Grandpa showed me the album of his WWII photos and postcards when I got to see him at Christmas. I didn’t know it existed.

Grandpa couldn’t bring his camera with him when he was deployed, it would have been confiscated during inspection. Luckily his friend Renee Neuman brought his box camera when he came back from leave, so Grandpa got to borrow that sometimes. They developed the photos in soup bowls. He said that Neuman unfortunately passed about 5 years after returning from the war. I asked about the cause, but he said he wasn’t sure.

The photos here are all positioned in order on a single page captioned “Diving for movie film in 40 ft of water”. Grandpa laughed when describing it.

Their LST ran aground in Pearl Harbor, so they had to stay there for repairs. While there, another ship came along and they exchanged 35mm films. Unfortunately the film from the other ship fell in to the harbour. It wasn’t financially valuable, but very valuable in terms of morale so they asked tower to send a diver to recover the movie. The diver wasn’t happy, he had been at a party, but he did recover the film.

Most of the photos in the album are of Grandpa and the others from his ship doing jobs here and there or “just horsing around” as he said. There was a lot of down time. There are a few landscapes of Hawaii, Guam, the Kwajalein Atoll, and the Enewetak Atoll. Some are in the aftermath of a tsunami. There were also some intense images towards the end of the album, hard to tell if they were photos or postcards. Some would be pretty gruesome for postcards, others were of the signing of the Japanese surrender on the USS Missouri. At any rate, Grandpa said he hadn’t taken those final album images. He developed a bunch of negatives for other people, so if these weren’t postcards then they may have been copies of others’ photographs.

There were two photos of a large cemetery in Guam with many small Christian grave markers. Grandpa had gone to school with one of the men buried there, he and Grandma had gone to senior prom with this boy and his date. After graduation, he went in to the Marines and was killed. Grandpa took photos of the grave for the man’s family.

Grandpa carried a pocket-sized spiral bound photo album with him throughout WWII filled with photos of family and friends, but mostly of Grandma. It’s very worn apart now. The sleeve with the photo of Grandma and him in his uniform also includes a pressed four leaf clover and a Japanese stamp.

In the back of the main album, there was originally a college photo of Grandma with a gardenia behind her ear. That’s on the wall of his apartment now, with other family photos.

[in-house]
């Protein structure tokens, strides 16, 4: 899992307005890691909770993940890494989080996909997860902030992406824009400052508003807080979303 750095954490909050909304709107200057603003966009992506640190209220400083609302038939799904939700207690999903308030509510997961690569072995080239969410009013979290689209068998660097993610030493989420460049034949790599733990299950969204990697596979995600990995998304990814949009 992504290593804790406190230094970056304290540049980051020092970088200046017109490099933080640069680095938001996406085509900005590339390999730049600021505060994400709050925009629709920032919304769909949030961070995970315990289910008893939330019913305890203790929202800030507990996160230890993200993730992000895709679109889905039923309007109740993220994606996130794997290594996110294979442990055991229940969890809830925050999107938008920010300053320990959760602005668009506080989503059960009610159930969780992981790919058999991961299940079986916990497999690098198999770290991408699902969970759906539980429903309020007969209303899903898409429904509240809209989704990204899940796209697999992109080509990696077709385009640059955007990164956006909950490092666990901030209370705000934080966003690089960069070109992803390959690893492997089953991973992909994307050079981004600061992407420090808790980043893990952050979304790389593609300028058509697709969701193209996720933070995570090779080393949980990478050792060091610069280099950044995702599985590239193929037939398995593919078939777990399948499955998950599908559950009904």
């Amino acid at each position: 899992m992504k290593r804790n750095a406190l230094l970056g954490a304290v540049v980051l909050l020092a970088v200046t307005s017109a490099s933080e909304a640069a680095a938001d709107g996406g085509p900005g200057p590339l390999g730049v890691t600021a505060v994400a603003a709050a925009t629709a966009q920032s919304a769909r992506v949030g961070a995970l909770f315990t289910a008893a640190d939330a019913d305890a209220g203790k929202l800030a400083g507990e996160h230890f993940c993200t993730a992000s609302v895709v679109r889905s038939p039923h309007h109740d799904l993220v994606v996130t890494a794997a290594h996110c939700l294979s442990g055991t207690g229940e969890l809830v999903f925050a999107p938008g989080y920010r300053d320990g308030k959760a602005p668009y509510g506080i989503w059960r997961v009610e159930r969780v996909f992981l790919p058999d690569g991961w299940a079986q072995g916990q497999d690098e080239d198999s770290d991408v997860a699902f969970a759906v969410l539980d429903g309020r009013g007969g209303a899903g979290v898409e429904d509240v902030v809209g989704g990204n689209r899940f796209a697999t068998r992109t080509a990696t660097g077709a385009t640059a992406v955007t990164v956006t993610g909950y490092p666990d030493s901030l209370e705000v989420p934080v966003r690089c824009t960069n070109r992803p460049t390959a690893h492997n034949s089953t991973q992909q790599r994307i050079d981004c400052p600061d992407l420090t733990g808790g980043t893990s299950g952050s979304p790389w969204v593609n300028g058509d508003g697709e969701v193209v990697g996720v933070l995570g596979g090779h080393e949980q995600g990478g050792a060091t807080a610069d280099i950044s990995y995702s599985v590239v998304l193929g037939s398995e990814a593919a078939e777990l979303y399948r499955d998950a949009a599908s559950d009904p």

Effie Bradley’s memoranda

Over the holidays, Grandpa showed me Effie Bradley’s daily memoranda. Effie was his grandma on his mother’s side, so my great-great grandmother. I asked if Effie was short for anything, he wasn’t sure. It may have been Euphemia, but maybe Effie wasn’t a nickname.

The relative that typed up the memoranda was June Bradley Piper, Grandpa’s double cousin. Double cousins are related via both parents (two brothers partnering with two sisters). I’d never heard of that before. I think June was named after Grandpa’s paternal grandfather June Piper. I didn’t know June was used as a male name. Via Wikipedia: “As a boy’s name, June reached a peak in 1922 at 697th, but then also declined and left the top 1000 list in 1939.”

Read Effie Bradley’s January 1902 memoranda

a little tired, but up and up

I’ve been behind. The past two months haven’t been great. But things are looking better, and the holidays couldn’t have come at a better time. We were in the US this time around, got to see more friends and family than I could have hoped. Here are some of the things we got up to.

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Thanksgiving 2018 notes

Grandma’s holiday open house notes

After a rotten week health-wise, it was really nice to be able to celebrate Thanksgiving yesterday with a few friends. The image here is one of Grandma Piper’s very many post-party notes, a sort of debrief she wrote to herself about what she made and what she might change next time. This particular page seems to be her neighbourhood holiday open house plan from early December 1971 for around 110 guests (guest list is on reverse). I expect she found these notes super useful, particularly since she seemed to keep every single one of them.

Here’s what I made this year, documented for a similar purpose.

Read Thanksgiving 2018 notes